How Many Credit Cards Can You Have and Still Get a Good Credit Score?

While I generally agree that too many hard inquiries (voluntary inquiries) in a short period of time (however if the inquiries span only a couple of days, they will be reported as one inquiry rather than multiple one) hurt your credit score in the short term (FICO only uses the hard inquiries in the past twelve months to calculate the credit score), I don’t think there is direct relation between the number of cards you have and your credit score.

To illustrate my point, let me first tell you how many credit cards I have (and don’t be surprised). As of today, I have 3 American Express (TrueSaving, Optima, CashRebate), 3 Discover (Regular, Platinum, Mile), 4 Chase (Perfect, Reward, Sony, Amazon), 2 Citi (Upromise, Dividend), 3 Bank of America/MBNA (PowerReward, AAA, Fidelity 529), plus several store cards (Loew’s, CompUsa, Macy’s, JCPenny) that I almost never used since I opened the accounts. Add them up, the total number of cards I have is 19. That’s a large number for just me. And what’s my FICO score?

The last time I checked my score was back in June after I attempted to get a Citi Professional card only for the 10,000 ThankYou points and one year 0% balance transfer (I probably should have waited till I pay off the balances to apply for the new card as the application was rejected, citing high balance). At that time, my score was 699.

The score was by no means great, but there were a couple of factors contributed to the low score. The credit report listed the following positive factors:

Yes, while I was accumulating credit cards in the past nine years, I was never late for any payment. On the other side, I had the following negative factors:

The first negative item, which I believe is the more serious one between the two, is the high balances on my cards. Back in June, I had three 0% BT from Chase and one from BoA with a total amount of nearly $51,000 and the combined credit limit of all cards was nearly $175,000. With other charges on the cards, the ratio of balances to credit limits was close to 31%, higher than 25% of utilization, a threshold that’s recommended for a good credit score. However, when I used FICO’s credit simulator and told it I will pay off all the balance in 12 months, my score jumped to between 750 and 770!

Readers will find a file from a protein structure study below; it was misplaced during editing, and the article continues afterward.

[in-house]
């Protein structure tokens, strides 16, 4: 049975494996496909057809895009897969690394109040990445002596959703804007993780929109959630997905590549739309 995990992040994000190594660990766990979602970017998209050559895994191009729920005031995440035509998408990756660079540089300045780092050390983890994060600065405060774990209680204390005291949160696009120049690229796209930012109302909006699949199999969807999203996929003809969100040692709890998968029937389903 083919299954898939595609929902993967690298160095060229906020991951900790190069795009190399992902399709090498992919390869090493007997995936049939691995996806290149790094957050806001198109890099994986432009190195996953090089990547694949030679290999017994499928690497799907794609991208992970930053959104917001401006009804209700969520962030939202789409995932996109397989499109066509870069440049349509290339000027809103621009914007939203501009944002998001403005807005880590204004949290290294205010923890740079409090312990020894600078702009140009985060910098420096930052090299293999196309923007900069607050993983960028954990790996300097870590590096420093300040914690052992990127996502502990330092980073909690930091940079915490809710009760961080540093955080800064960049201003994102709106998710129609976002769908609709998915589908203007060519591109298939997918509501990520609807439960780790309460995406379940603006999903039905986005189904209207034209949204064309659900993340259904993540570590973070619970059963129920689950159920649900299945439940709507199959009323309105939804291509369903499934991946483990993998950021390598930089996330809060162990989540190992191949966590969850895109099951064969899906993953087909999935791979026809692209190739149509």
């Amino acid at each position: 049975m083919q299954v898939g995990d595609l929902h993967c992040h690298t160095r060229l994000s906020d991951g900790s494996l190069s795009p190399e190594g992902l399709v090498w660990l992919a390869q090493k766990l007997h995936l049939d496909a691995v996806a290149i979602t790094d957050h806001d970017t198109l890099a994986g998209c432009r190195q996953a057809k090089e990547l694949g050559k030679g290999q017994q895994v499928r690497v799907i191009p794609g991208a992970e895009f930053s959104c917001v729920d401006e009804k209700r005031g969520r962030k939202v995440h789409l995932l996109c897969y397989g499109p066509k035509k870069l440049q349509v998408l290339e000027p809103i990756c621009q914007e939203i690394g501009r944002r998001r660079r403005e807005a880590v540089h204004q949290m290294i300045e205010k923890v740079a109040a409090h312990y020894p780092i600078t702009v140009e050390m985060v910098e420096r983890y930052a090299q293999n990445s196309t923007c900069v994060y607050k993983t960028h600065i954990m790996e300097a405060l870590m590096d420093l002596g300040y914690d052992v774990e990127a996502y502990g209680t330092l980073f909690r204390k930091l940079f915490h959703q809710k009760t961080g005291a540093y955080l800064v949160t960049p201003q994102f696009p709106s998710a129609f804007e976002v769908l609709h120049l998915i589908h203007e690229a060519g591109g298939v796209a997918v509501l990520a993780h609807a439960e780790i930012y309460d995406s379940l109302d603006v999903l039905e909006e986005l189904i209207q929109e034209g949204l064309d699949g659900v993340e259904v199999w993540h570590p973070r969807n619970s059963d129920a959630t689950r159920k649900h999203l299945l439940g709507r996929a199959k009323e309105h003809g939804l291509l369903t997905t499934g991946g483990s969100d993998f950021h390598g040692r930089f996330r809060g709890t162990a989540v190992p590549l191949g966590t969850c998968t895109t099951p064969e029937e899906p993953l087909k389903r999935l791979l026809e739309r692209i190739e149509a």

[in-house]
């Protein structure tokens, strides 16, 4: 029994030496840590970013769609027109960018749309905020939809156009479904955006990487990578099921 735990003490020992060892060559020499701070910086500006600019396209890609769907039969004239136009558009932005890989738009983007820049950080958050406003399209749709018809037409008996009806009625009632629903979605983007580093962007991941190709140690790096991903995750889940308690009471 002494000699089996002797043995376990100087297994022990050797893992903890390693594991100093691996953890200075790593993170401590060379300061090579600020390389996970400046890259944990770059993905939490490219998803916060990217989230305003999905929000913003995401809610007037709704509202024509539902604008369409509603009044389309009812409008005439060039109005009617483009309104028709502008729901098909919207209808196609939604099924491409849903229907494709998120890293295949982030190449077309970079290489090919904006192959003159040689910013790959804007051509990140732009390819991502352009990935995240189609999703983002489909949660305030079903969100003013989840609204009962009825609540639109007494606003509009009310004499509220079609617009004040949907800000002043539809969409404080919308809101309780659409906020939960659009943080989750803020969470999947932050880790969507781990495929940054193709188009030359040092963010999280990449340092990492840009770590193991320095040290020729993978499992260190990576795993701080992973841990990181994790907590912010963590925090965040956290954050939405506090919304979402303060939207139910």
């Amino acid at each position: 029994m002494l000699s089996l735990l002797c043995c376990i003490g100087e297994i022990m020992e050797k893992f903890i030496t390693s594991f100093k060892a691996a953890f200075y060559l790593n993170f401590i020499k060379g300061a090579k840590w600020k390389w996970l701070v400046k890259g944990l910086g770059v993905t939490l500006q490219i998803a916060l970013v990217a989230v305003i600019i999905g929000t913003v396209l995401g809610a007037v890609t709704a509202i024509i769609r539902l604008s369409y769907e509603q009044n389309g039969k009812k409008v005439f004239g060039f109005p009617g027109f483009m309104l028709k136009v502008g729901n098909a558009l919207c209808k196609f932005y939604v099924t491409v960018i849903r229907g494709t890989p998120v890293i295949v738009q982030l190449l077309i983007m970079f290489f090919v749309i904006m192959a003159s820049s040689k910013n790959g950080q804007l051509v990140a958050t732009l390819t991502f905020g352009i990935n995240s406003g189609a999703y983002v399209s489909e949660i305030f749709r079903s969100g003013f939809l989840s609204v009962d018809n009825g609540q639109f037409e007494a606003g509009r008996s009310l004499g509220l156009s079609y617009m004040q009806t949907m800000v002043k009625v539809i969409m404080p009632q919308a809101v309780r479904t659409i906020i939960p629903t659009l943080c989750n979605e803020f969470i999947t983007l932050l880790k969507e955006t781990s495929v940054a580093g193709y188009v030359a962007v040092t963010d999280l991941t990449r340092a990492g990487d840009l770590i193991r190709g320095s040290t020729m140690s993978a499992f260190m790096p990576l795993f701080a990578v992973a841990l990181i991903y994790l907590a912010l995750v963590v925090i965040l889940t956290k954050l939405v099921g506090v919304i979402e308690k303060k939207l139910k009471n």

So what does this tell me? For my case, the score really doesn’t have too much to do with the 19 cards I have. My relatively good credit is the result of on-time full payments for every card I used. Though I have collected nearly 20 cards, I use only 6 of them regularly. To help me manage the cards so I won’t miss any payment, I use two simple steps:

  1. Call the credit companies to arrange the payment deadlines to be within the first 10 days of the month;
  2. Since I totally abandoned paper statements, I setup an alert on the first day of the month with Yahoo Calendar to remind me to pay the cards; then another alert the next day, one more two days later to check if the payments have been posted.

Do I worry about my credit score? Not really, since I won’t shop for credit any time soon. Actually, I plan to get the Citi Professional card that I was denied for when I pay off my current balance transfers (I still have three of them) to get the free loans (why not?) If I don’t want to keep the card, I can simply close it once the 0% offer expires. And because of the short history of the new card, closing it won’t have any noticeable impact on the length of my credit history and, therefore, my credit score.

The conclusion: As long as I manage my credit cards responsibly, the number of cards doesn’t really concern me.

This article was originally written or modified on . If you enjoyed reading this post, please consider subscribing to my full RSS feed. Or you can also choose to have free daily updates delivered right to your inbox.

Author Info

This post was written by Sun You can find out more about Sun and his activities on Facebook , or follow him on Twitter .

Comments are closed.